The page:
Note to fans: Give John Rhadigan a chance

ARLINGTON, Texas -- The Rangers' newest television voice admitted Wednesday that he doesn't have extensive play-by-play experience. Rhadigan said he broadcasted some basketball games straight out of college and that he's called some Texas Collegiate League All-Star Games a few years back. But mainly, Rhadigan has been anchoring the pregame and postgame shows for Fox Sports Southwest.

That doesn't mean he can't make the transition to the booth. The Rangers didn't hire Rhadigan for his vast play-by-play skills. They want someone who can complement analyst Tom Grieve and let the pictures help tell the story.

"I believe that a TV play-by-play guy should be a storyteller," Rhadigan said. "He should tell the story of the game, but he should also tell the story of the team. It's exciting for me because the story of this team is a really good story. It's an exciting and really fun story. We're modern day storytellers. For me to extend that now to the both is a pretty natural thought at least to get my brain around just to sit in the booth and have fun and tell the story of the Texas Rangers."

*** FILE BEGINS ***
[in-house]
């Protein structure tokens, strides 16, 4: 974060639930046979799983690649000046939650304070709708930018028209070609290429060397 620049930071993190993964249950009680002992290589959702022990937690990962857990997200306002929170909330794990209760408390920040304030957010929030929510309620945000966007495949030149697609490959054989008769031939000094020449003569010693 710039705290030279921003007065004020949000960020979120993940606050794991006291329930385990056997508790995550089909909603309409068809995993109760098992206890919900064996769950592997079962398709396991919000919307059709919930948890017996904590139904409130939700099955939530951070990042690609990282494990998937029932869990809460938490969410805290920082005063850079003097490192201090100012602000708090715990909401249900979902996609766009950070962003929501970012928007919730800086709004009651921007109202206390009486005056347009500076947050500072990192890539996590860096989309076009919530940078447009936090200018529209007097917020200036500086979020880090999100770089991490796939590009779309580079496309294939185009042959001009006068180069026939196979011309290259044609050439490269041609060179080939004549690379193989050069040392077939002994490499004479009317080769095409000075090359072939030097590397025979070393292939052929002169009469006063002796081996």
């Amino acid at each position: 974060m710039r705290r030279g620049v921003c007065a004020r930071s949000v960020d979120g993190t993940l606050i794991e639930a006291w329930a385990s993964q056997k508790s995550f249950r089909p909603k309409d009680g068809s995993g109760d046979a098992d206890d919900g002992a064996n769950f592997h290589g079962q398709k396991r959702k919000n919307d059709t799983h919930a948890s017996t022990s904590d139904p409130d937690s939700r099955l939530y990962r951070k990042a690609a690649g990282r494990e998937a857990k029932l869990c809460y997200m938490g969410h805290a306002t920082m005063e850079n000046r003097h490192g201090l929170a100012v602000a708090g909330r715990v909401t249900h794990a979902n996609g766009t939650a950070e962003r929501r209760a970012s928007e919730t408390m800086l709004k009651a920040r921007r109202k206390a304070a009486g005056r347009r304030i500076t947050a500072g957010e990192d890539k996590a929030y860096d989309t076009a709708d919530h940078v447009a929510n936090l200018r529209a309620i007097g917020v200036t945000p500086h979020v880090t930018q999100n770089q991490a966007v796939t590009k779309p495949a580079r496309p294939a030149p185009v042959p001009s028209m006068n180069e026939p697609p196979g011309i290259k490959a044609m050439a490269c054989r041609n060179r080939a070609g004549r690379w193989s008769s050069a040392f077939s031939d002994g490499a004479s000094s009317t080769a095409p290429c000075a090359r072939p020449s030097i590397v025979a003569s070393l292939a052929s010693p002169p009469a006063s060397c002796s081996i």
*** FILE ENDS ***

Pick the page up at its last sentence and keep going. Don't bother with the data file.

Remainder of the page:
When the Rangers started the process of finding a replacement for Josh Lewin, they looked at some current radio or TV broadcasters in baseball with Texas ties. They talked to Scott Franzke, who used to work on the pregame and postgame for the Rangers and is now on the Phillies radio broadcast, and to Brian Anderson, who does play-by-play for the Brewers and is the son of Rangers scout Mike Anderson. But the timing wasn't right for either to leave their current jobs.

Rangers assistant general manager Thad Levine spoke up at a meeting that Rhadigan might make a good choice. The team interviewed him (and others) and had Rhadigan do a practice game off a monitor with Grieve. The two showed chemistry and the club decided Rhadigan, with his knowledge of being around the club for awhile, was the right choice.

"They have a natural repoire and we've seen that on stage at various events," Rangers CEO Chuck Greenberg said. "The more we thought about it, even though it is unconventional and a little bit out of the box, it could be a team that could grow together and have a comfortable, light-hearted tone that a broad spectrum of our fans would really enjoy. So we decided to go forward."

Some of you have emailed me and messaged me on twitter questioning the "wow" factor here. Well, I don't think there is much "wow" factor. I'm also not sure that matters. Rhadigan is a hard worker. He knows the game and he'll learn even more about it quickly (he won't have a choice sitting next to Grieve, one of the top TV analysts in the game, and having Eric Nadel to bounce ideas and questions off of). He's comfortable on camera and will pay attention to the details of not just the statistics, but the personalities of the players.

Greenberg said TV is the analyst's medium. He has a point. Rhadigan's job is to plow the road for Grieve. I think he'll do that. So be patient and give Rhadigan a chance. It may not be the crisp, perfect broadcast on Opening Day, but my bet is it will find a rhythm soon enough.

What do you think of the choice?